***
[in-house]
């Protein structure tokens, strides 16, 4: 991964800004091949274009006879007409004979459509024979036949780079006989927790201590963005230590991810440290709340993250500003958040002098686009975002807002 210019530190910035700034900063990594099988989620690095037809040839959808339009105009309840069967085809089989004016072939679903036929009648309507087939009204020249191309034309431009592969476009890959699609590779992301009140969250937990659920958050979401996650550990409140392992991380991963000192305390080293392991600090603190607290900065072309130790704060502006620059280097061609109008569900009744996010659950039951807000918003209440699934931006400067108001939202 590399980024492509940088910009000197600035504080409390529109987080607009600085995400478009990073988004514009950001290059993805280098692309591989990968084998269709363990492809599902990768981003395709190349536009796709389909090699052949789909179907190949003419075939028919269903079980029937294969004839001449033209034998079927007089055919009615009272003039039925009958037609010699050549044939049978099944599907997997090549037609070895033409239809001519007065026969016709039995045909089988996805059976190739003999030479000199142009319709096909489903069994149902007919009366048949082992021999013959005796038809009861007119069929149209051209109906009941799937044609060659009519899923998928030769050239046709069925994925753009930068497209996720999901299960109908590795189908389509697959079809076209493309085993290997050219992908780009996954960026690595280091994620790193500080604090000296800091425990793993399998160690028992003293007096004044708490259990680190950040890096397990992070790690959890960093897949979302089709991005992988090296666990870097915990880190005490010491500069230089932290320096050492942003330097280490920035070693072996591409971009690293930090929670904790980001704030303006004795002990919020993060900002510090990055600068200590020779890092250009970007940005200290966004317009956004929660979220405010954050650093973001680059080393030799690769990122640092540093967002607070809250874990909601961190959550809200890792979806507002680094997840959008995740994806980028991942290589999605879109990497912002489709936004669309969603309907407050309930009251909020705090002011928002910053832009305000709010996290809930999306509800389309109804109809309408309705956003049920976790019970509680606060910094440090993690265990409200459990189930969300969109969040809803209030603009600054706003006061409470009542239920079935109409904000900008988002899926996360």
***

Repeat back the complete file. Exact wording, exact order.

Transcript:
[in-house]
């Protein structure tokens, strides 16, 4: 991964800004091949274009006879007409004979459509024979036949780079006989927790201590963005230590991810440290709340993250500003958040002098686009975002807002 210019530190910035700034900063990594099988989620690095037809040839959808339009105009309840069967085809089989004016072939679903036929009648309507087939009204020249191309034309431009592969476009890959699609590779992301009140969250937990659920958050979401996650550990409140392992991380991963000192305390080293392991600090603190607290900065072309130790704060502006620059280097061609109008569900009744996010659950039951807000918003209440699934931006400067108001939202 590399980024492509940088910009000197600035504080409390529109987080607009600085995400478009990073988004514009950001290059993805280098692309591989990968084998269709363990492809599902990768981003395709190349536009796709389909090699052949789909179907190949003419075939028919269903079980029937294969004839001449033209034998079927007089055919009615009272003039039925009958037609010699050549044939049978099944599907997997090549037609070895033409239809001519007065026969016709039995045909089988996805059976190739003999030479000199142009319709096909489903069994149902007919009366048949082992021999013959005796038809009861007119069929149209051209109906009941799937044609060659009519899923998928030769050239046709069925994925753009930068497209996720999901299960109908590795189908389509697959079809076209493309085993290997050219992908780009996954960026690595280091994620790193500080604090000296800091425990793993399998160690028992003293007096004044708490259990680190950040890096397990992070790690959890960093897949979302089709991005992988090296666990870097915990880190005490010491500069230089932290320096050492942003330097280490920035070693072996591409971009690293930090929670904790980001704030303006004795002990919020993060900002510090990055600068200590020779890092250009970007940005200290966004317009956004929660979220405010954050650093973001680059080393030799690769990122640092540093967002607070809250874990909601961190959550809200890792979806507002680094997840959008995740994806980028991942290589999605879109990497912002489709936004669309969603309907407050309930009251909020705090002011928002910053832009305000709010996290809930999306509800389309109804109809309408309705956003049920976790019970509680606060910094440090993690265990409200459990189930969300969109969040809803209030603009600054706003006061409470009542239920079935109409904000900008988002899926996360």